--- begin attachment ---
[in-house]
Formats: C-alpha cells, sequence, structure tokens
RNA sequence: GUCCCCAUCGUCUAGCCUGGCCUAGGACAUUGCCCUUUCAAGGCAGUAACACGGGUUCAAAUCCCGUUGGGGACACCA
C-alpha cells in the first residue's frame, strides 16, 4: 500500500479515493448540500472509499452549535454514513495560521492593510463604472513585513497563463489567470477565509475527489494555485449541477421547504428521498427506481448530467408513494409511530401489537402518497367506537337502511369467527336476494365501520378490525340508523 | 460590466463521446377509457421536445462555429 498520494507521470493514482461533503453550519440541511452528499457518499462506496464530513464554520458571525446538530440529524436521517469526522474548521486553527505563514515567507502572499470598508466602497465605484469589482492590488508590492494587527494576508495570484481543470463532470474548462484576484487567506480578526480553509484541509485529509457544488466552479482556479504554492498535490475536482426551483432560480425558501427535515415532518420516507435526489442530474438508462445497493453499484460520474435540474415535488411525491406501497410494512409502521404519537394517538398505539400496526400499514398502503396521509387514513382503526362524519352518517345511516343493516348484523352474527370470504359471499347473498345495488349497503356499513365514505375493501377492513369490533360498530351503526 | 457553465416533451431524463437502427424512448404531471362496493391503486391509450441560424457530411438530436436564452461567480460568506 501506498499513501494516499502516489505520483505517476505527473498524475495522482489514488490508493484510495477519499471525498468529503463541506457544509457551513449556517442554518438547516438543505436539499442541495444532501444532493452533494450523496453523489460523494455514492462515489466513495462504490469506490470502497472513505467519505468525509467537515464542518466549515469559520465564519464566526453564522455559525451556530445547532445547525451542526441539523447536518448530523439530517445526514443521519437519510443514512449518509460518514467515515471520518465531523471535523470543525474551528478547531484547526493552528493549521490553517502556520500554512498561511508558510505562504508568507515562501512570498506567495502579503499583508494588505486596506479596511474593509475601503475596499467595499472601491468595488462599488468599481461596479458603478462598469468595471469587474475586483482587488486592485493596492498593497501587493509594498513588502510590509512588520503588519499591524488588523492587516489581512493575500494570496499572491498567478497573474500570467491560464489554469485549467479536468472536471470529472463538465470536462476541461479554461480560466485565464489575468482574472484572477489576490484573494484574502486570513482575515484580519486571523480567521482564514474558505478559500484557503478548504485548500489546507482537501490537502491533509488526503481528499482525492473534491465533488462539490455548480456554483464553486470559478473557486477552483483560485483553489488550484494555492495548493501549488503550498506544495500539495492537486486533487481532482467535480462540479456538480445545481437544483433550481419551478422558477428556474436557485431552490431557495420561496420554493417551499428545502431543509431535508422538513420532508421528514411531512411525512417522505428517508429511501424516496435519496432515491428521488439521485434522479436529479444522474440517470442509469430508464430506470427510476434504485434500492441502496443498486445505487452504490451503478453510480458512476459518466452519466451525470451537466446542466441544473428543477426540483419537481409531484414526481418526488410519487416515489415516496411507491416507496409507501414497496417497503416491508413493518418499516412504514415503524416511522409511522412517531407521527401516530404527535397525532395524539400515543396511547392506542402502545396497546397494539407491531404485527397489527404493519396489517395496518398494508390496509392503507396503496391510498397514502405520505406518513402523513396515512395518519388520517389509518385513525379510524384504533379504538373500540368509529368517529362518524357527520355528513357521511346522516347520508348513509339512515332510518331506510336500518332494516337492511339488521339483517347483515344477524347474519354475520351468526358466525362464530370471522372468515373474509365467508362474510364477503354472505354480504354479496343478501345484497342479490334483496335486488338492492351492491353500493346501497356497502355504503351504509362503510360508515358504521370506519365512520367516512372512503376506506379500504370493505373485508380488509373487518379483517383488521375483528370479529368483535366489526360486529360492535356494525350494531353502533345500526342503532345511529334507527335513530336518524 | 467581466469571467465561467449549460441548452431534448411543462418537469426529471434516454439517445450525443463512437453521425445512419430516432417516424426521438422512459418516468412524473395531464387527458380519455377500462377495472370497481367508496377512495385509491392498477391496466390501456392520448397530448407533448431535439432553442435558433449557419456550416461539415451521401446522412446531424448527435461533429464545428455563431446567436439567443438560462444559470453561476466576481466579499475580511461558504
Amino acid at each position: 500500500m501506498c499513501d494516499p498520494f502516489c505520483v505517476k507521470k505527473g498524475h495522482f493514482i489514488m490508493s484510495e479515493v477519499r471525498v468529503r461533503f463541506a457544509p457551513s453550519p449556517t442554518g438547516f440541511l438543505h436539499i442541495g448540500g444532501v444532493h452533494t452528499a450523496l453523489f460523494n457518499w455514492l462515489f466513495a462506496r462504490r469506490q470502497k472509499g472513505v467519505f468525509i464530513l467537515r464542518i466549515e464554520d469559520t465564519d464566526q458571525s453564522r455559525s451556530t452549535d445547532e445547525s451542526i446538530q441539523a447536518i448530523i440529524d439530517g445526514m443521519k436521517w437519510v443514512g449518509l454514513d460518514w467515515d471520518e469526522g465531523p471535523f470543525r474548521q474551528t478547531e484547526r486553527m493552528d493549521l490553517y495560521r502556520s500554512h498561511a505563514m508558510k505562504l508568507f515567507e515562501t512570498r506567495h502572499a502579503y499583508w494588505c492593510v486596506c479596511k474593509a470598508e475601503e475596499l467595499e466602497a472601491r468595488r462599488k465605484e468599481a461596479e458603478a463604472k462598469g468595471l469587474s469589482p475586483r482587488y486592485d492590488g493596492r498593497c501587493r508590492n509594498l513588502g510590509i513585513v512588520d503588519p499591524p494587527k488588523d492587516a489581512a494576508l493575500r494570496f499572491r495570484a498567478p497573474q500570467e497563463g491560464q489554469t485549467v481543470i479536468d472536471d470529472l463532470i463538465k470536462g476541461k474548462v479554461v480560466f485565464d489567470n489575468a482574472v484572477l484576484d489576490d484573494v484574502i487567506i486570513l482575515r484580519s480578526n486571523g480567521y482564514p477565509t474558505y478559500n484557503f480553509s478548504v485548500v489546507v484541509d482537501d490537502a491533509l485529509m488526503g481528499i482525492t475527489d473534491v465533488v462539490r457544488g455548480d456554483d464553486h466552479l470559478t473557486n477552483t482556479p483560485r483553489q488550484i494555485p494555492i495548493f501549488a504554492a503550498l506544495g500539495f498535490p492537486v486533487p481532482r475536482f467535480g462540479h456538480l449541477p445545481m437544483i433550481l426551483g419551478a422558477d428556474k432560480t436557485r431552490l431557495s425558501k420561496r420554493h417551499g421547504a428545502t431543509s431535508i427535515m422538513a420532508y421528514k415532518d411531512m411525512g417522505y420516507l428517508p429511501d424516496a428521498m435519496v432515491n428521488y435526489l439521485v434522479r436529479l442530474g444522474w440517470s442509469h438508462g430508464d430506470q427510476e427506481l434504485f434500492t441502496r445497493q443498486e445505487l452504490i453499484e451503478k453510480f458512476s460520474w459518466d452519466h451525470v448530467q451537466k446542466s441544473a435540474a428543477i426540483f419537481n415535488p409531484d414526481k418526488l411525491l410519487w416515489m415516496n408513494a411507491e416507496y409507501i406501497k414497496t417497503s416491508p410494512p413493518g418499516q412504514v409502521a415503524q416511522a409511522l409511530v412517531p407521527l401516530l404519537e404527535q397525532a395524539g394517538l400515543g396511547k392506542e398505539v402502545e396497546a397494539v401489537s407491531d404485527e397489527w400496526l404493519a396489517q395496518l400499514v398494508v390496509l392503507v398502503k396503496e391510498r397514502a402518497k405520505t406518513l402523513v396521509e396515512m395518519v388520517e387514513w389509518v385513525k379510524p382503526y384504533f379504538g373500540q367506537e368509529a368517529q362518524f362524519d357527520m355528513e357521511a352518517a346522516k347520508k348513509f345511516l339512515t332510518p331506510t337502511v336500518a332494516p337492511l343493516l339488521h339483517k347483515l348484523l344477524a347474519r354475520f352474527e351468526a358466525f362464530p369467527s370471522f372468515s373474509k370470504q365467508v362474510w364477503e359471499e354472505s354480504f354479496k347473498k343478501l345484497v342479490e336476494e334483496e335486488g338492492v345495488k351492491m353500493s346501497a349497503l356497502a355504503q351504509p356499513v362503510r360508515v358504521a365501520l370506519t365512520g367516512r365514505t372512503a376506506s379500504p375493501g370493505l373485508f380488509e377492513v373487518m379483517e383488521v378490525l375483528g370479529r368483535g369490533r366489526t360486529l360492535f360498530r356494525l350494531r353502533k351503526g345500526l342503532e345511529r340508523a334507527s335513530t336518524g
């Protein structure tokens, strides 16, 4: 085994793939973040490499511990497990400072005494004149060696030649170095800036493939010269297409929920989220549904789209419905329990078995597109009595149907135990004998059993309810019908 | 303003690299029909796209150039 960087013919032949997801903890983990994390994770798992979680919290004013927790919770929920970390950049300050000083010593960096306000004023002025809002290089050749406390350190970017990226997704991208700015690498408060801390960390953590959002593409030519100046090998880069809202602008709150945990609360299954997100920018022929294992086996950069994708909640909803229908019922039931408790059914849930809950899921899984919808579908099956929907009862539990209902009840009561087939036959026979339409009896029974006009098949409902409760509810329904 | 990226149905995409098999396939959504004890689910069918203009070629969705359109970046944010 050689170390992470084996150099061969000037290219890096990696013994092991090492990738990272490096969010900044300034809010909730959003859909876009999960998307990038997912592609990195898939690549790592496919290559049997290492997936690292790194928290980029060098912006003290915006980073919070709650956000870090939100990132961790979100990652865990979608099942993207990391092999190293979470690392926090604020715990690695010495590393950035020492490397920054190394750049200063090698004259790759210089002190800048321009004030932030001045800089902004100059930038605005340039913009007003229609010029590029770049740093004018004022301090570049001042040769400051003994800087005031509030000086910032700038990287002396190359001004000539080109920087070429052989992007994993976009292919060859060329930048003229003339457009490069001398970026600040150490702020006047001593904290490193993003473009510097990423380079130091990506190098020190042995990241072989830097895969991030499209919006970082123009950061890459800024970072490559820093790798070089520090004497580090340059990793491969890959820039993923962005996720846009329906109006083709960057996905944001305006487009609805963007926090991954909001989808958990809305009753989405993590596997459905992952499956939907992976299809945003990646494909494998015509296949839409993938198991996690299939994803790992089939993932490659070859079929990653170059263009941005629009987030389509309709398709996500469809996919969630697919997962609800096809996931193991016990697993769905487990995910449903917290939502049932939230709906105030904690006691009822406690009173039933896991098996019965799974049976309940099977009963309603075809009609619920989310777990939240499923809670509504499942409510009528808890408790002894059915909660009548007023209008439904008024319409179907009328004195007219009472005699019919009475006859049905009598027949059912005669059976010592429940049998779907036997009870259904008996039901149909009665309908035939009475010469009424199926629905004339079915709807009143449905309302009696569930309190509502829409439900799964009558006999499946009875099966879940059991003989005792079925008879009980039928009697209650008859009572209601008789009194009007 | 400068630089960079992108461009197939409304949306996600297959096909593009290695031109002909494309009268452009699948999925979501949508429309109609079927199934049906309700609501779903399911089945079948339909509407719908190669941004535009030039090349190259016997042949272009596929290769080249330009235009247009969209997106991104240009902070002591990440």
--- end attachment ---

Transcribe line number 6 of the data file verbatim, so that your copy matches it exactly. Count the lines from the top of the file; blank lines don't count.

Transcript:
């Protein structure tokens, strides 16, 4: 085994793939973040490499511990497990400072005494004149060696030649170095800036493939010269297409929920989220549904789209419905329990078995597109009595149907135990004998059993309810019908 | 303003690299029909796209150039 960087013919032949997801903890983990994390994770798992979680919290004013927790919770929920970390950049300050000083010593960096306000004023002025809002290089050749406390350190970017990226997704991208700015690498408060801390960390953590959002593409030519100046090998880069809202602008709150945990609360299954997100920018022929294992086996950069994708909640909803229908019922039931408790059914849930809950899921899984919808579908099956929907009862539990209902009840009561087939036959026979339409009896029974006009098949409902409760509810329904 | 990226149905995409098999396939959504004890689910069918203009070629969705359109970046944010 050689170390992470084996150099061969000037290219890096990696013994092991090492990738990272490096969010900044300034809010909730959003859909876009999960998307990038997912592609990195898939690549790592496919290559049997290492997936690292790194928290980029060098912006003290915006980073919070709650956000870090939100990132961790979100990652865990979608099942993207990391092999190293979470690392926090604020715990690695010495590393950035020492490397920054190394750049200063090698004259790759210089002190800048321009004030932030001045800089902004100059930038605005340039913009007003229609010029590029770049740093004018004022301090570049001042040769400051003994800087005031509030000086910032700038990287002396190359001004000539080109920087070429052989992007994993976009292919060859060329930048003229003339457009490069001398970026600040150490702020006047001593904290490193993003473009510097990423380079130091990506190098020190042995990241072989830097895969991030499209919006970082123009950061890459800024970072490559820093790798070089520090004497580090340059990793491969890959820039993923962005996720846009329906109006083709960057996905944001305006487009609805963007926090991954909001989808958990809305009753989405993590596997459905992952499956939907992976299809945003990646494909494998015509296949839409993938198991996690299939994803790992089939993932490659070859079929990653170059263009941005629009987030389509309709398709996500469809996919969630697919997962609800096809996931193991016990697993769905487990995910449903917290939502049932939230709906105030904690006691009822406690009173039933896991098996019965799974049976309940099977009963309603075809009609619920989310777990939240499923809670509504499942409510009528808890408790002894059915909660009548007023209008439904008024319409179907009328004195007219009472005699019919009475006859049905009598027949059912005669059976010592429940049998779907036997009870259904008996039901149909009665309908035939009475010469009424199926629905004339079915709807009143449905309302009696569930309190509502829409439900799964009558006999499946009875099966879940059991003989005792079925008879009980039928009697209650008859009572209601008789009194009007 | 400068630089960079992108461009197939409304949306996600297959096909593009290695031109002909494309009268452009699948999925979501949508429309109609079927199934049906309700609501779903399911089945079948339909509407719908190669941004535009030039090349190259016997042949272009596929290769080249330009235009247009969209997106991104240009902070002591990440």